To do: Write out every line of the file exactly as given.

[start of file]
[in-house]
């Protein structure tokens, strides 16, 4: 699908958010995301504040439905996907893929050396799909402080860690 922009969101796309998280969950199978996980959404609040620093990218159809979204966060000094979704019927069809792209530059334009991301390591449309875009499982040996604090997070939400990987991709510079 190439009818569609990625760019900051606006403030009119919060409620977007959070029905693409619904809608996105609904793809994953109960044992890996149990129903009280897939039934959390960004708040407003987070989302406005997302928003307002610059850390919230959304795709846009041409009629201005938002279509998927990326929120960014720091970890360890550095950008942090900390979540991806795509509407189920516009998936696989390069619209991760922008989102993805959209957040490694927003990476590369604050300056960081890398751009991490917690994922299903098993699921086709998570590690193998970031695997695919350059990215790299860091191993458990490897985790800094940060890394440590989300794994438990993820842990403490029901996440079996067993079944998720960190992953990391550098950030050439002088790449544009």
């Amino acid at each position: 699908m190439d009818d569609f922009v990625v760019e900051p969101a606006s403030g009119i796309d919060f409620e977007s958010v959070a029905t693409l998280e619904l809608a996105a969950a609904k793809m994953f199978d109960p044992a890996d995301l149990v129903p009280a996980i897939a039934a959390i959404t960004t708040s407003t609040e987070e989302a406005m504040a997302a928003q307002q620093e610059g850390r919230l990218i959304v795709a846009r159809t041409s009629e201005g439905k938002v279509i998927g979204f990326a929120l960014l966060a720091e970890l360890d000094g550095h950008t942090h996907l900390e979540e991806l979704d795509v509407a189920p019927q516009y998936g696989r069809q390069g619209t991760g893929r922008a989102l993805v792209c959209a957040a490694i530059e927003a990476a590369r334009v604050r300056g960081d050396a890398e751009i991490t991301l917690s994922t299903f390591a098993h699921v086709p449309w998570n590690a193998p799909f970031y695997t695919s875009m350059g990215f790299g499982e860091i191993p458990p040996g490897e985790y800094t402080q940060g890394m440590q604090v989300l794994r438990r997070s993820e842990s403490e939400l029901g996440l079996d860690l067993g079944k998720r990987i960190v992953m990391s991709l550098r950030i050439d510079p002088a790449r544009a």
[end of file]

[in-house]
């Protein structure tokens, strides 16, 4: 699908958010995301504040439905996907893929050396799909402080860690 922009969101796309998280969950199978996980959404609040620093990218159809979204966060000094979704019927069809792209530059334009991301390591449309875009499982040996604090997070939400990987991709510079 190439009818569609990625760019900051606006403030009119919060409620977007959070029905693409619904809608996105609904793809994953109960044992890996149990129903009280897939039934959390960004708040407003987070989302406005997302928003307002610059850390919230959304795709846009041409009629201005938002279509998927990326929120960014720091970890360890550095950008942090900390979540991806795509509407189920516009998936696989390069619209991760922008989102993805959209957040490694927003990476590369604050300056960081890398751009991490917690994922299903098993699921086709998570590690193998970031695997695919350059990215790299860091191993458990490897985790800094940060890394440590989300794994438990993820842990403490029901996440079996067993079944998720960190992953990391550098950030050439002088790449544009």
């Amino acid at each position: 699908m190439d009818d569609f922009v990625v760019e900051p969101a606006s403030g009119i796309d919060f409620e977007s958010v959070a029905t693409l998280e619904l809608a996105a969950a609904k793809m994953f199978d109960p044992a890996d995301l149990v129903p009280a996980i897939a039934a959390i959404t960004t708040s407003t609040e987070e989302a406005m504040a997302a928003q307002q620093e610059g850390r919230l990218i959304v795709a846009r159809t041409s009629e201005g439905k938002v279509i998927g979204f990326a929120l960014l966060a720091e970890l360890d000094g550095h950008t942090h996907l900390e979540e991806l979704d795509v509407a189920p019927q516009y998936g696989r069809q390069g619209t991760g893929r922008a989102l993805v792209c959209a957040a490694i530059e927003a990476a590369r334009v604050r300056g960081d050396a890398e751009i991490t991301l917690s994922t299903f390591a098993h699921v086709p449309w998570n590690a193998p799909f970031y695997t695919s875009m350059g990215f790299g499982e860091i191993p458990p040996g490897e985790y800094t402080q940060g890394m440590q604090v989300l794994r438990r997070s993820e842990s403490e939400l029901g996440l079996d860690l067993g079944k998720r990987i960190v992953m990391s991709l550098r950030i050439d510079p002088a790449r544009a």